The Doctrine & Covenants instructs us, “He that is idle shall not eat the bread nor wear the garments of the laborer.” (42:42)
Many Mormons interpret this passage to mean assistance should not be extended to needy individuals unless they perform some sort of compensating labor. Exceptions are generally made for the elderly, the ill, the physically handicapped, children, and mothers of small children. In general, American Mormons see no need for government welfare programs, believing that welfare promotes idleness.
According to a study published by the University of Texas, 90% of welfare recipients in the US are single moms. The elderly and disabled are covered under Social Security rather than welfare programs.
Government statistics reveal that 1.7% of Americans receive 50% or more of their income from welfare programs, and 8% receive some type of assistance such as food stamps. If children and single moms make up most of the 9.7% of Americans receiving partial or full welfare benefits—a group most Mormons would agree needs help in providing for their own— who then are the idle?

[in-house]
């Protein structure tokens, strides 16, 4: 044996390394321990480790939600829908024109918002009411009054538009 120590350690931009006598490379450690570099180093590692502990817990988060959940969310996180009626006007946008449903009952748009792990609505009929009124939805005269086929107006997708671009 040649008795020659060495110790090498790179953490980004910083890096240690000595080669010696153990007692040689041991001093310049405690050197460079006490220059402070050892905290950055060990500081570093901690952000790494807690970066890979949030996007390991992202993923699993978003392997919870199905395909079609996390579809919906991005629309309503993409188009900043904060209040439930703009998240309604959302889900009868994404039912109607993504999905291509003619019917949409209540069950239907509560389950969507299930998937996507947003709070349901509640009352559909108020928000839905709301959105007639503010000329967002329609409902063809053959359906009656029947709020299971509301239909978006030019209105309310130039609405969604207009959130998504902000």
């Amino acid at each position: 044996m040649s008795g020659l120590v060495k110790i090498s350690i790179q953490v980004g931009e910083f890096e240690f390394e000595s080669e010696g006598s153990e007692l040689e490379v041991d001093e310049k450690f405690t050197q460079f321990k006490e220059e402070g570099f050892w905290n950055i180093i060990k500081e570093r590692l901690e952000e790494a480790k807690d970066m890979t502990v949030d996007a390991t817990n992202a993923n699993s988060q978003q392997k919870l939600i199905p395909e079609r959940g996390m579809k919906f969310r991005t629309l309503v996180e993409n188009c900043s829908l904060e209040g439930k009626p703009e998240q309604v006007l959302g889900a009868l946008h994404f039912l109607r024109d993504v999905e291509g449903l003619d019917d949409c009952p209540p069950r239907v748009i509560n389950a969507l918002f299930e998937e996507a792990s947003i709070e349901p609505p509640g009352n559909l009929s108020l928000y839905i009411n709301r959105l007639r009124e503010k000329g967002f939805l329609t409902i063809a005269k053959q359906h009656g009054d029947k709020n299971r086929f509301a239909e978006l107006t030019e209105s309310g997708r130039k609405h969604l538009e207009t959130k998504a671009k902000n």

According to the census bureau, 13.3% of Americans are over 65—most of us drawing Social Security. Many of us are under the illusion that we’ve earned everything we get back. Not true in most cases. The rate at which a retiree receives back all she has paid varies according to her income. Lower earning workers draw out more quickly than higher paid workers. Government estimates are that workers receive all benefits they have paid within a few years. Legal immigrants who have worked in the US and paid Social Security taxes are only eligible for seven years of retirement benefits, so it’s fair to say the government believes most retirees have used up their contributions before that time.
What I’m driving at, is that the idle who eat the bread of the workers pretty much has to include those of us who have been on Social Security longer than a few years. I’m not saying we should send our SS checks back, but I do think those of us receiving more retirement benefits than we earned should take a more charitable attitude to fellow welfare recipients—and maybe we should be less strident about demanding our benefits be preserved no matter what other government spending cuts must be made.